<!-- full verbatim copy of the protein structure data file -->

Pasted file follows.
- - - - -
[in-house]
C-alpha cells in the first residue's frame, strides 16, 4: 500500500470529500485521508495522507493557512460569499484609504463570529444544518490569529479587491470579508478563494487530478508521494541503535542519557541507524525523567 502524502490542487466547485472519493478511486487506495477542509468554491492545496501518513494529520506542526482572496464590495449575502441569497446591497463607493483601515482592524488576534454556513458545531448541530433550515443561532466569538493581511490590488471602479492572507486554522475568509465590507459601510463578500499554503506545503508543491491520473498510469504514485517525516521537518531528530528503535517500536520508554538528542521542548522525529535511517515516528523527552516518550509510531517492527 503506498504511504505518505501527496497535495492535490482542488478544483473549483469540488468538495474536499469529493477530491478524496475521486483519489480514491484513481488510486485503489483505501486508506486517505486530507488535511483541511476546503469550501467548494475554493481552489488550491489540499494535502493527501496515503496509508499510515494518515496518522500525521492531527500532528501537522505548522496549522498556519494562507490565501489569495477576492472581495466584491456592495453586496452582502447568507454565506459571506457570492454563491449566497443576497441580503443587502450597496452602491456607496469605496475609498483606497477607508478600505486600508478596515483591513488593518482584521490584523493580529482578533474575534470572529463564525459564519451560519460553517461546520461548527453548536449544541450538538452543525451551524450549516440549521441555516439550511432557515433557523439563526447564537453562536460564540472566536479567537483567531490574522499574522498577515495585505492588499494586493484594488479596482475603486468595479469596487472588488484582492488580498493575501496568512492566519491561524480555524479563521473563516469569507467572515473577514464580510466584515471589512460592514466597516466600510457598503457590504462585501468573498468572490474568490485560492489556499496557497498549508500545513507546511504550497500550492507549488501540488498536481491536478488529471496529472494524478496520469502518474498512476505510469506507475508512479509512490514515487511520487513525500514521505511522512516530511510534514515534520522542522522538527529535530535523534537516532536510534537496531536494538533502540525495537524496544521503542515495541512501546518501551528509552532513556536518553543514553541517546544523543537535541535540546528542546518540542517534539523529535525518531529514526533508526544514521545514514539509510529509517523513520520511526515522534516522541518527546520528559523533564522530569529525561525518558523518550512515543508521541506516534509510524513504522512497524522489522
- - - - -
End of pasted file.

[in-house]
C-alpha cells in the first residue's frame, strides 16, 4: 500500500470529500485521508495522507493557512460569499484609504463570529444544518490569529479587491470579508478563494487530478508521494541503535542519557541507524525523567 502524502490542487466547485472519493478511486487506495477542509468554491492545496501518513494529520506542526482572496464590495449575502441569497446591497463607493483601515482592524488576534454556513458545531448541530433550515443561532466569538493581511490590488471602479492572507486554522475568509465590507459601510463578500499554503506545503508543491491520473498510469504514485517525516521537518531528530528503535517500536520508554538528542521542548522525529535511517515516528523527552516518550509510531517492527 503506498504511504505518505501527496497535495492535490482542488478544483473549483469540488468538495474536499469529493477530491478524496475521486483519489480514491484513481488510486485503489483505501486508506486517505486530507488535511483541511476546503469550501467548494475554493481552489488550491489540499494535502493527501496515503496509508499510515494518515496518522500525521492531527500532528501537522505548522496549522498556519494562507490565501489569495477576492472581495466584491456592495453586496452582502447568507454565506459571506457570492454563491449566497443576497441580503443587502450597496452602491456607496469605496475609498483606497477607508478600505486600508478596515483591513488593518482584521490584523493580529482578533474575534470572529463564525459564519451560519460553517461546520461548527453548536449544541450538538452543525451551524450549516440549521441555516439550511432557515433557523439563526447564537453562536460564540472566536479567537483567531490574522499574522498577515495585505492588499494586493484594488479596482475603486468595479469596487472588488484582492488580498493575501496568512492566519491561524480555524479563521473563516469569507467572515473577514464580510466584515471589512460592514466597516466600510457598503457590504462585501468573498468572490474568490485560492489556499496557497498549508500545513507546511504550497500550492507549488501540488498536481491536478488529471496529472494524478496520469502518474498512476505510469506507475508512479509512490514515487511520487513525500514521505511522512516530511510534514515534520522542522522538527529535530535523534537516532536510534537496531536494538533502540525495537524496544521503542515495541512501546518501551528509552532513556536518553543514553541517546544523543537535541535540546528542546518540542517534539523529535525518531529514526533508526544514521545514514539509510529509517523513520520511526515522534516522541518527546520528559523533564522530569529525561525518558523518550512515543508521541506516534509510524513504522512497524522489522